Happy Lunar New Year from the USC US-China Institute!
Congressional Research Service, “China: Possible Missile Technology Transfers from U.S. Satellite Export Policy – Actions and Chronology,” September 5, 2001
Congress has been concerned about whether U.S. firms, in exporting satellites, provided expertise to China for use in its ballistic missile and space programs and whether the Administration’s policies might facilitate transfers of military-related technology to China. This CRS Report discusses security concerns, policy changes, congressional action, and a chronology of major developments since 1988.
Some critics opposed satellite exports to China, while others were concerned that the Clinton Administration relaxed export controls and monitoring of commercial satellites in moving the licensing authority from the State Department to Commerce in 1996. A range of concerns were prompted by New York Times reports in April 1998 that the Justice Department began a criminal investigation into whether Loral Space and Communications Ltd. and Hughes Electronics Corp. violated export control laws. The firms allegedly shared their findings with China on the cause of a rocket’s explosion while launching a U.S.-origin satellite in February 1996. The companies are said to have provided expertise that China could use to improve the accuracy and reliability of its future ballistic missiles, including their guidance systems. At least three classified studies reportedly found that U.S. national security was harmed. Congress and the Justice Department have also investigated Hughes’ review of China’s launch failure on January 26, 1995. Also, the press reports alleged that President Clinton in February 1998 issued the latest waiver of sanctions (for Loral’s Chinasat-8) that undermined the investigation by allowing licenses for the export of assistance similar to that in question.
In the fall of 1998, Congress passed the FY1999 National Defense Authorization Act that transferred licensing authority over satellites back to the State Department (effective March 15, 1999). On December 30, 1998, the Cox Committee unanimously approved a classified report concluding that China’s technology acquisitions over the past 20 years, not only that associated with satellite launches, have harmed U.S. national security. The Senate Intelligence Committee released its unclassified report on May 7, and the Cox Committee issued a declassified report on May 25, 1999. On October 5, 1999, the President signed into law the FY2000 National Defense Authorization Act (P.L. 106-65) inwhich Congress addressed export controls relating to missile technology, satellites, and other issues. In April 2000, the State Department charged Lockheed Martin Corp. with violating export controls, but they agreed in June to a settlement involving penalties of $13 million. On November 21, 2000, the State Department announced anew missile nonproliferation agreement with China that resumed considering satellite export licenses and extension of a bilateral space launch agreement (to expire end of 2001).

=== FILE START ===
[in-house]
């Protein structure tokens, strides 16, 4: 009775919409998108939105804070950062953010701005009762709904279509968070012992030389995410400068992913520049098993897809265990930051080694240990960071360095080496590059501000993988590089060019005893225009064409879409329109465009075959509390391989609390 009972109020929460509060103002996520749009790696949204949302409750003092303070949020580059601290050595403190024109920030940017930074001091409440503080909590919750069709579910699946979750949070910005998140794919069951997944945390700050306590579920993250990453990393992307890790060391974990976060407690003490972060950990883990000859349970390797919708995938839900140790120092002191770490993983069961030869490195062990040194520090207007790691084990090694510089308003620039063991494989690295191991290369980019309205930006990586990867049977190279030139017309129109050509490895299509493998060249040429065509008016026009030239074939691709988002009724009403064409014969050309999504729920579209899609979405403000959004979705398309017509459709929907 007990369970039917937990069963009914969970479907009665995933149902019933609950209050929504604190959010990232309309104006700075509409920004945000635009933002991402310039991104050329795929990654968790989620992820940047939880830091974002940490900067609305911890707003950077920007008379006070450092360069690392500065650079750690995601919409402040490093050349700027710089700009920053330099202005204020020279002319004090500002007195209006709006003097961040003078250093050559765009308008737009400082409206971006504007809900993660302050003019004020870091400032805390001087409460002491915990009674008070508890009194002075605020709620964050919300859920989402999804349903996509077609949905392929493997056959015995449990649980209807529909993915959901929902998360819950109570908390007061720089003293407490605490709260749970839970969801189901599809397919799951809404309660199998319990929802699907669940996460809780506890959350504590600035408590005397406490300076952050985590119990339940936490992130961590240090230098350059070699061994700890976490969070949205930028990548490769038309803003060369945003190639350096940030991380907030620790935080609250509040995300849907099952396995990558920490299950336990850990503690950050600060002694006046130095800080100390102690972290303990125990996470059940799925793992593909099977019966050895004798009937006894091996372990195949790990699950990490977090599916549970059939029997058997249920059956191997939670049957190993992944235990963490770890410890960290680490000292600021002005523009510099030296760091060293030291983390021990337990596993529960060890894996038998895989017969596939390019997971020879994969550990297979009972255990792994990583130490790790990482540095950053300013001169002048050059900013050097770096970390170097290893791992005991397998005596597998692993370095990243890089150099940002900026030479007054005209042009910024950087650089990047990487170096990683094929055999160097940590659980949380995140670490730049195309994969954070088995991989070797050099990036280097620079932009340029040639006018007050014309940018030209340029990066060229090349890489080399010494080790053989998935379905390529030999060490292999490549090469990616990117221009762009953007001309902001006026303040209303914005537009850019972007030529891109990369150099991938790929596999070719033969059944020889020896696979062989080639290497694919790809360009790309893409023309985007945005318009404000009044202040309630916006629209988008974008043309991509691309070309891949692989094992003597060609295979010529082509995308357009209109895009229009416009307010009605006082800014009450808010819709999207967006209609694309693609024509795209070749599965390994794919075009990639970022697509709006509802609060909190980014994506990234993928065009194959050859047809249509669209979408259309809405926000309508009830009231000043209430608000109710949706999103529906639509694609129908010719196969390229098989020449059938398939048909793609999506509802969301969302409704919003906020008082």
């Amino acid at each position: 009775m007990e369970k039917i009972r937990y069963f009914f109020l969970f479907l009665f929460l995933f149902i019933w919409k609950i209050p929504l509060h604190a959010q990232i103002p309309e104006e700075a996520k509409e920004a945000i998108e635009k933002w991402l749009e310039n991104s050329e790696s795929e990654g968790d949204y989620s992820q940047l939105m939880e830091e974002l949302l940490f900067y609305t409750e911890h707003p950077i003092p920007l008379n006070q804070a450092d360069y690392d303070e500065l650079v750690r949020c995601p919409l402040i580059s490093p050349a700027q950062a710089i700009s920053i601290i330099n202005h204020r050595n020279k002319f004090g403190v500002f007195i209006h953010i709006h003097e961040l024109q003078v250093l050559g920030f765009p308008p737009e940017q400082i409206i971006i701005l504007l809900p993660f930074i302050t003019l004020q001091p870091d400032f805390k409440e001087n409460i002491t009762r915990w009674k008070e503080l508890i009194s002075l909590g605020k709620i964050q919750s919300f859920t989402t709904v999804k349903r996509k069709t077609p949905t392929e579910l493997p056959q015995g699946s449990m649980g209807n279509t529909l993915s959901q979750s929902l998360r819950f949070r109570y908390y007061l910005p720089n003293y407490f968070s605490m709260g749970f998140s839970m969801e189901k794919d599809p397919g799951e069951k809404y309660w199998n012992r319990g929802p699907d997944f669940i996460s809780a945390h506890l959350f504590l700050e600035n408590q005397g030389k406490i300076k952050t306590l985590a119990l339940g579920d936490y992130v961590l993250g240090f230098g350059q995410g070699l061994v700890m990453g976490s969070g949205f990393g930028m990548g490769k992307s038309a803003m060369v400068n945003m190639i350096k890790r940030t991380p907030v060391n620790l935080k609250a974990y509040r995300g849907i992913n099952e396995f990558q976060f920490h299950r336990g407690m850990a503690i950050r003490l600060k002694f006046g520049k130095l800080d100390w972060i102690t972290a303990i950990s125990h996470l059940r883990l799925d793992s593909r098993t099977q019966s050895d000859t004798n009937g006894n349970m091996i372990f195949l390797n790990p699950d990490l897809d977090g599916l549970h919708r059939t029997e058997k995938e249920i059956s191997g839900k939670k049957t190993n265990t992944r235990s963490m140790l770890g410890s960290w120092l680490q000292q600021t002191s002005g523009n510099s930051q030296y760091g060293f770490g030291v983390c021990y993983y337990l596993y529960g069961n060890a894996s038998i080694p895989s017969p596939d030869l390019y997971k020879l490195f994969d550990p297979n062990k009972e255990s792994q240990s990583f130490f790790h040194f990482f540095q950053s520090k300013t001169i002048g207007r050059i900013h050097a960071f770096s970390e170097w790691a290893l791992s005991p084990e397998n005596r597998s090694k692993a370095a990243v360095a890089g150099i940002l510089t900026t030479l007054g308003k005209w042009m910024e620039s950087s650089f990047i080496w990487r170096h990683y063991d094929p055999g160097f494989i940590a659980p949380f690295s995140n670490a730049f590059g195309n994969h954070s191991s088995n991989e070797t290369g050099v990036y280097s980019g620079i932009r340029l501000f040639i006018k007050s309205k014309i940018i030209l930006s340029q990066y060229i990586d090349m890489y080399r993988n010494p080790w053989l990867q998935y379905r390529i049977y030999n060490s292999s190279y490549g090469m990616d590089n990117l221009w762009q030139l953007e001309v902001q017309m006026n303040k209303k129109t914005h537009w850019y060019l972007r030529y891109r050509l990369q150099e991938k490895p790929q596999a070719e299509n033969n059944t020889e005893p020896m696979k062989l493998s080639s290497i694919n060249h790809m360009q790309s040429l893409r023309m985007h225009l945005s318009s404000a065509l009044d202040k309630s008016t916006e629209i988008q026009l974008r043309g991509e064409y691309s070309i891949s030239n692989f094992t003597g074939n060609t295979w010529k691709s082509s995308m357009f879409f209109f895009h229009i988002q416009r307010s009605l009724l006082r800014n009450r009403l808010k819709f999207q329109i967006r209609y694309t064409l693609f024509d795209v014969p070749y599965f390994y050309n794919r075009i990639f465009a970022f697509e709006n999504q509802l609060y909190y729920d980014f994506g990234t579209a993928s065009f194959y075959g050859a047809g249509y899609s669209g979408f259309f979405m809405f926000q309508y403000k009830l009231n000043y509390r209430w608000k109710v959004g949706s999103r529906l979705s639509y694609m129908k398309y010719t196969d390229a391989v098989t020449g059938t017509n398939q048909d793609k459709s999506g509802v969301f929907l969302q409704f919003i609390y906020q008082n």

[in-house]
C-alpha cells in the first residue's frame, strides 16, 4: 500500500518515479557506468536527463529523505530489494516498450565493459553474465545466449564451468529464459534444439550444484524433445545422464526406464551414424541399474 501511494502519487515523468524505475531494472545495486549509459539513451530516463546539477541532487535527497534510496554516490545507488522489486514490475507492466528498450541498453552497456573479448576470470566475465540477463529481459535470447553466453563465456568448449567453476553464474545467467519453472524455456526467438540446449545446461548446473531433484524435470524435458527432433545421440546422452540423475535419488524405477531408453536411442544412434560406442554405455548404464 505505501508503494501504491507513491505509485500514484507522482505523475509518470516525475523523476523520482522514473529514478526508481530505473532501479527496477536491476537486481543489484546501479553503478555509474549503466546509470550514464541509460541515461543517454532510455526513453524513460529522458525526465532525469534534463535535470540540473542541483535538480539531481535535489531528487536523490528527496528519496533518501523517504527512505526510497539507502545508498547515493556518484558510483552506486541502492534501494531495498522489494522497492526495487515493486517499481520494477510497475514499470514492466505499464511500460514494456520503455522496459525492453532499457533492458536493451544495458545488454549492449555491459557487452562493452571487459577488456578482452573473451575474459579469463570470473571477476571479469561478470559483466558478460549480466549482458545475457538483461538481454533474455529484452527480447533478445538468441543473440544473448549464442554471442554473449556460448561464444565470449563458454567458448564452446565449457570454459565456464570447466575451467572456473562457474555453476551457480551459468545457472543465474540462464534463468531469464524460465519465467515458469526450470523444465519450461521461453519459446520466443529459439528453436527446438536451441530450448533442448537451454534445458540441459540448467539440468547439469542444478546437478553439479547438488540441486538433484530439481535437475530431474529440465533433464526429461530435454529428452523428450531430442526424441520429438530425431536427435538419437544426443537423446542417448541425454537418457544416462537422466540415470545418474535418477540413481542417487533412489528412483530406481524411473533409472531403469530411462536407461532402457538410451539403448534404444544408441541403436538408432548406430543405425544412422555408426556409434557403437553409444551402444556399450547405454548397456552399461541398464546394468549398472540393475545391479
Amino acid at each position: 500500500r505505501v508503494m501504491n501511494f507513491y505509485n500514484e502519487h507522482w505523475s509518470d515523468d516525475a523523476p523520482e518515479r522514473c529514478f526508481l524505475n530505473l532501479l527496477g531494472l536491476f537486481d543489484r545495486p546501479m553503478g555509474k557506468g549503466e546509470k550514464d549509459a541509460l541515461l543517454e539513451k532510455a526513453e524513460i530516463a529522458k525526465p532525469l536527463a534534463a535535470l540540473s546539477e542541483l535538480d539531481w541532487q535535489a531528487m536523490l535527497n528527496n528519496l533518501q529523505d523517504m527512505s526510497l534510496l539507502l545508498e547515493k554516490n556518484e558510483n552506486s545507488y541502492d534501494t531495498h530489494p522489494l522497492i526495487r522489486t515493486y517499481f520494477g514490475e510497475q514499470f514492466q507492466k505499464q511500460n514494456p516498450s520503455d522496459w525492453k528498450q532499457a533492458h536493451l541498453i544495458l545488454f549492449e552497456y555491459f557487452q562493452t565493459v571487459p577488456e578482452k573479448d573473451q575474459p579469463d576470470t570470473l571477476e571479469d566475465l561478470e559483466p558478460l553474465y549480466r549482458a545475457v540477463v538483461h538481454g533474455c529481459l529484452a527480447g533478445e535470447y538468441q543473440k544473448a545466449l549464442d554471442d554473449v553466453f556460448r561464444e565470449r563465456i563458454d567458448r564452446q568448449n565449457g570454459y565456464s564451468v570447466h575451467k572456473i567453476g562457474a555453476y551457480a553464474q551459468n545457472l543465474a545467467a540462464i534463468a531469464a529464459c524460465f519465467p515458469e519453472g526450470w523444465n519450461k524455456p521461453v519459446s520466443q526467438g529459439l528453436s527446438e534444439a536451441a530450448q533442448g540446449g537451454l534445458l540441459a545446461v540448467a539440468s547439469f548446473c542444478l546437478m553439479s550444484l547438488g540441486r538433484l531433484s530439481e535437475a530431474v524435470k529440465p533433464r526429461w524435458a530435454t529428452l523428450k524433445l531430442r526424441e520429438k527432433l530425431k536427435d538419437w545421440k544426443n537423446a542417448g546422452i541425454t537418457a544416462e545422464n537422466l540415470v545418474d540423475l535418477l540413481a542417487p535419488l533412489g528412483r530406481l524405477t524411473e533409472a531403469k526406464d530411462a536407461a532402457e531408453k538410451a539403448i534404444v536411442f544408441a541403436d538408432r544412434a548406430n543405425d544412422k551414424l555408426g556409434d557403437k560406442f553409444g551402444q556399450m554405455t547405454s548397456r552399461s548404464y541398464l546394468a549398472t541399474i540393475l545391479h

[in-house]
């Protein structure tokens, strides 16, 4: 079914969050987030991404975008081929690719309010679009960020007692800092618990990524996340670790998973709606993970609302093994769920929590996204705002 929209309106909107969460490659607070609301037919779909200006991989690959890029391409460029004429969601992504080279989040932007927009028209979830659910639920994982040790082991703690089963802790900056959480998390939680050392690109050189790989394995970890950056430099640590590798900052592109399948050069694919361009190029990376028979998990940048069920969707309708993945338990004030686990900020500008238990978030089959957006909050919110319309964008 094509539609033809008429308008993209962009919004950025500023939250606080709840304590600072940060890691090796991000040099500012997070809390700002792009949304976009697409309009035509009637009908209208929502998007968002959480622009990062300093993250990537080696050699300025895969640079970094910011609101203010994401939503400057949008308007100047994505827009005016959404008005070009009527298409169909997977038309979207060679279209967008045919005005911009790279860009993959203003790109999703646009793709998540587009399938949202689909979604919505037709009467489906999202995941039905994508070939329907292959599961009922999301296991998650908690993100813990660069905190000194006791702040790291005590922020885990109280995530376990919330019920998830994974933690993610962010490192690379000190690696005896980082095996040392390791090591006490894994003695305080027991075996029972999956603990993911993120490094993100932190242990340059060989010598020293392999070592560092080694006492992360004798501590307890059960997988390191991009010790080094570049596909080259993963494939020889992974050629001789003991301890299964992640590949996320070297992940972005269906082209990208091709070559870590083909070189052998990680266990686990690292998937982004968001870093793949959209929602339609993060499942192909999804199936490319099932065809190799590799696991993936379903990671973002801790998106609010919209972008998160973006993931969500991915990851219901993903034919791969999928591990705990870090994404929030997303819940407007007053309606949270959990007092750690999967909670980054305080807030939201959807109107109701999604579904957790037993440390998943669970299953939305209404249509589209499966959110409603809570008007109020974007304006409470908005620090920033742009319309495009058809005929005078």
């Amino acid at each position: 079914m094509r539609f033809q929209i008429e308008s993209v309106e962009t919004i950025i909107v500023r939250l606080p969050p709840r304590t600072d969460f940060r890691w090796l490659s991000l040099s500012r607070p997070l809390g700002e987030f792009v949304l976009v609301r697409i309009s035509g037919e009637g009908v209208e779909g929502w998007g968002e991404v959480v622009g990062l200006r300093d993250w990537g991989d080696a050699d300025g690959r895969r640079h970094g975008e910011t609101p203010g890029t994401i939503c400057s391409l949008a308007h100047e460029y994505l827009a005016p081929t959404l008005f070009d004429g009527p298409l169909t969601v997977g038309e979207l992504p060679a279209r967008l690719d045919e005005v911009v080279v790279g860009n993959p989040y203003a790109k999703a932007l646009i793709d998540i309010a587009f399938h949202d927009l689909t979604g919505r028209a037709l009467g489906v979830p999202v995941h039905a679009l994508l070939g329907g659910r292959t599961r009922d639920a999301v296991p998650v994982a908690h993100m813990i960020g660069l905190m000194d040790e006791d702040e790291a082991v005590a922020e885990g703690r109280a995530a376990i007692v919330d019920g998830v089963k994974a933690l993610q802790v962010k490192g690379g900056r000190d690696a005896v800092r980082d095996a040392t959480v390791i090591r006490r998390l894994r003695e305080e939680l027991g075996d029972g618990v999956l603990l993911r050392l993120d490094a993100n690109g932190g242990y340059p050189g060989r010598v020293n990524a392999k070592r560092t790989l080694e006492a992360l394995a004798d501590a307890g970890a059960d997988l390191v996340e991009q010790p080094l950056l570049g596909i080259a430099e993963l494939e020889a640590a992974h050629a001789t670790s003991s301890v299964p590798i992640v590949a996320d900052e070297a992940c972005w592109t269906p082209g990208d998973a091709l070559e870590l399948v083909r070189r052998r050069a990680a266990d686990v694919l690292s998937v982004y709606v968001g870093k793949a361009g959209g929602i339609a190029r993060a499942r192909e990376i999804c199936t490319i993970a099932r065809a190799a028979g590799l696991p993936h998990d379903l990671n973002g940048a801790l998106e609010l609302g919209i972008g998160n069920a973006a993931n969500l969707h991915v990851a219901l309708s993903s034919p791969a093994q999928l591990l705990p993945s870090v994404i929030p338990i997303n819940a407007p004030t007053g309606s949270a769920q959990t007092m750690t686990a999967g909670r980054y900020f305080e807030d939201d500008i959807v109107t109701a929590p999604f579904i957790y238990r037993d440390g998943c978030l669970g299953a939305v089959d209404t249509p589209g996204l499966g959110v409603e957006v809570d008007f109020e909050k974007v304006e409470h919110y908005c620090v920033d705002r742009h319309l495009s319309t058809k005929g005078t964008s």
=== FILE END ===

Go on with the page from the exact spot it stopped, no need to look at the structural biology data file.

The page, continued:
Congress may watch for possible legal action or settlements for Loral and Hughes (based on investigations begun in 1997), new Presidential waivers or licenses for exports of satellites, and review of U.S. policy to export satellites to China. H.R. 1707 (Berman) seeks to shift jurisdiction over satellite exports back to Commerce, and the language was added to the House Export Administration Act (H.R. 2581). The State Department imposed proliferation sanctions on September 1, 2001.
Ying Zhu looks at new developments for Chinese and global streaming services.
David Zweig examines China's talent recruitment efforts, particularly towards those scientists and engineers who left China for further study. U.S. universities, labs and companies have long brought in talent from China. Are such people still welcome?